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October 17, 2017
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“Numbers on a Scale” is an article written by Jenny N. about her family’s pickiness over weight. She began her piece by talking about a sequence of events when she visited her aunt’s house, where one of the first comments said to her was how much weight she’d gained. Her aunt put her on a strict diet while she was there - though Jenny was allowed to eat as much as she wanted, it was only “health food” like tofu and greens. Everyone else in her family was served normal, diversified meals. Though this was close to torture, Jenny did lose weight, and she liked the look. However, as soon as Jenny got back to school, she gained those pounds back all over again.


The last few passages of the article reflect on Jenny’s Asian family’s unusual strictness. Jenny remarked that while Asian families usually push their children to get good grades, her family pushed her to lose weight, but couldn’t care less whether she put highlights in her hair or got a few B’s. She said that she “should be grateful for that in a way.” I disagree. Fat-shaming is a serious issue in our society and treating it in the way Jenny wrote this article was not proper. Jenny was clearly not seriously overweight and did not require the diet that her aunt was forcing on her. Other people who unnecessarily diet are anorexics. Anorexia is a mental disease that can lead to depression, and later other, incredibly serious consequences. Jenny approached this topic in a comparatively lighthearted way that shows she’s not in danger of becoming an anorexic. However, plenty of other children in her position would be.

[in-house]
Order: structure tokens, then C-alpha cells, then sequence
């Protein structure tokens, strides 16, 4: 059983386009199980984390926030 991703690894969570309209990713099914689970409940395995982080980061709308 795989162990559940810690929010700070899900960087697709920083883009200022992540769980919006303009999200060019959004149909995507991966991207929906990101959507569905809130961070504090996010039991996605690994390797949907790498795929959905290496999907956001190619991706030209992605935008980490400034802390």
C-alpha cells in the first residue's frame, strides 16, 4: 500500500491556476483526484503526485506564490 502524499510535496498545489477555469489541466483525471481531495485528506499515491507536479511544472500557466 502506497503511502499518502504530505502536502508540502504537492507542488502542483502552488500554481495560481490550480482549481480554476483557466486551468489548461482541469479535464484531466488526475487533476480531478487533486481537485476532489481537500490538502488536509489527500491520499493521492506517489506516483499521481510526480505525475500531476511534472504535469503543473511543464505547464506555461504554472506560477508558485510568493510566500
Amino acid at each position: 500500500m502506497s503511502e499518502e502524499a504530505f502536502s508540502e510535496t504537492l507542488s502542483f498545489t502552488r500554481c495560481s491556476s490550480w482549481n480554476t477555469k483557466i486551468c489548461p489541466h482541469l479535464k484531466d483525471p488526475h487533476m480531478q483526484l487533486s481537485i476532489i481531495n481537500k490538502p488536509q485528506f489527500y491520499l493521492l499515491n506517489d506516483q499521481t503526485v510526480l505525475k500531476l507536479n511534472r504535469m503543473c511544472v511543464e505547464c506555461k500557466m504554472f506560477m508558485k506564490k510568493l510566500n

In addition, Jenny’s aunt is literally forcing a diet on her. Diets need to be a personal decision, because it takes serious mental conditioning to keep one. Plus, in order to be healthy, diets should generally be recommended by a doctor. While Jenny’s diet seemed to be a healthy one, it was not approved by a medical professional and it was done unwillingly and without her permission. Jenny excuses this in her article. That’s not all right. Not only is that unsafe, it’s completely disregarding her own opinions and is therefore downright rude.


Admittedly, in the second-to-last paragraph, Jenny makes some good points. She said that “people like [her] aunt are not actually concerned about health. They are concerned about weight for superficial reasons.” This is definitely true and it’s evident throughout the article. But, in the last paragraph, Jenny seems to completely forget the one before, and treats her family’s aversion to weight gain as a positive thing. This makes the article seem wishy-washy and confusing. I would advise Jenny to take a solid stance on her opinion of her family’s weight issues and try to consider the dangers that they’ve been putting on her.






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